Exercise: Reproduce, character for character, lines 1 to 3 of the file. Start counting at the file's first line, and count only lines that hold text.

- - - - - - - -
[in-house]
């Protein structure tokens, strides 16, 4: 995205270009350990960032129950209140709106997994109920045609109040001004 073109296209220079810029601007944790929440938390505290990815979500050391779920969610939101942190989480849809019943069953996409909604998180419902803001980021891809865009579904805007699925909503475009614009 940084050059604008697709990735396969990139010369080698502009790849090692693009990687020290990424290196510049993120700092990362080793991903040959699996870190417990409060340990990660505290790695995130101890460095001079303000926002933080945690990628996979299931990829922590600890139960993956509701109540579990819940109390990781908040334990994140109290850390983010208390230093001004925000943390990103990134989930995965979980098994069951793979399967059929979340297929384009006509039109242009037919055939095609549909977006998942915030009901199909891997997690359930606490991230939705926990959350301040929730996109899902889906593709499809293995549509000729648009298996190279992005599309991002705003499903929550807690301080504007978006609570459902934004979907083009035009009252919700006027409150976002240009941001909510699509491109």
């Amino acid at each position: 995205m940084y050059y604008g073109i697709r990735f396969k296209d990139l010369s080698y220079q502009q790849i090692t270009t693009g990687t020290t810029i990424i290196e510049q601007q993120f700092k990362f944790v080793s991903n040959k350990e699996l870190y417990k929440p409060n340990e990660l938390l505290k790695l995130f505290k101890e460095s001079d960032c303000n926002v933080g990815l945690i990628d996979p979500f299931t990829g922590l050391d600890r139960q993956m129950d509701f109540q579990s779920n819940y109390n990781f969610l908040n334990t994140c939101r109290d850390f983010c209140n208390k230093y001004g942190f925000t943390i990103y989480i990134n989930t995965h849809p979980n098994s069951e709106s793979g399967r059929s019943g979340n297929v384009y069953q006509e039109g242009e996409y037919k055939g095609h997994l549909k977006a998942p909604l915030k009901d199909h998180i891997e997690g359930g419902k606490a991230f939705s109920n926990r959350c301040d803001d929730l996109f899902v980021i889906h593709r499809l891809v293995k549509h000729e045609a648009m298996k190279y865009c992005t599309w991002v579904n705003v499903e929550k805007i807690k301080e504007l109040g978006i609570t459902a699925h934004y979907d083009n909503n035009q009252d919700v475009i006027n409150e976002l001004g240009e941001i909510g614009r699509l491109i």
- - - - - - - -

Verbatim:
[in-house]
């Protein structure tokens, strides 16, 4: 995205270009350990960032129950209140709106997994109920045609109040001004 073109296209220079810029601007944790929440938390505290990815979500050391779920969610939101942190989480849809019943069953996409909604998180419902803001980021891809865009579904805007699925909503475009614009 940084050059604008697709990735396969990139010369080698502009790849090692693009990687020290990424290196510049993120700092990362080793991903040959699996870190417990409060340990990660505290790695995130101890460095001079303000926002933080945690990628996979299931990829922590600890139960993956509701109540579990819940109390990781908040334990994140109290850390983010208390230093001004925000943390990103990134989930995965979980098994069951793979399967059929979340297929384009006509039109242009037919055939095609549909977006998942915030009901199909891997997690359930606490991230939705926990959350301040929730996109899902889906593709499809293995549509000729648009298996190279992005599309991002705003499903929550807690301080504007978006609570459902934004979907083009035009009252919700006027409150976002240009941001909510699509491109």
């Amino acid at each position: 995205m940084y050059y604008g073109i697709r990735f396969k296209d990139l010369s080698y220079q502009q790849i090692t270009t693009g990687t020290t810029i990424i290196e510049q601007q993120f700092k990362f944790v080793s991903n040959k350990e699996l870190y417990k929440p409060n340990e990660l938390l505290k790695l995130f505290k101890e460095s001079d960032c303000n926002v933080g990815l945690i990628d996979p979500f299931t990829g922590l050391d600890r139960q993956m129950d509701f109540q579990s779920n819940y109390n990781f969610l908040n334990t994140c939101r109290d850390f983010c209140n208390k230093y001004g942190f925000t943390i990103y989480i990134n989930t995965h849809p979980n098994s069951e709106s793979g399967r059929s019943g979340n297929v384009y069953q006509e039109g242009e996409y037919k055939g095609h997994l549909k977006a998942p909604l915030k009901d199909h998180i891997e997690g359930g419902k606490a991230f939705s109920n926990r959350c301040d803001d929730l996109f899902v980021i889906h593709r499809l891809v293995k549509h000729e045609a648009m298996k190279y865009c992005t599309w991002v579904n705003v499903e929550k805007i807690k301080e504007l109040g978006i609570t459902a699925h934004y979907d083009n909503n035009q009252d919700v475009i006027n409150e976002l001004g240009e941001i909510g614009r699509l491109i």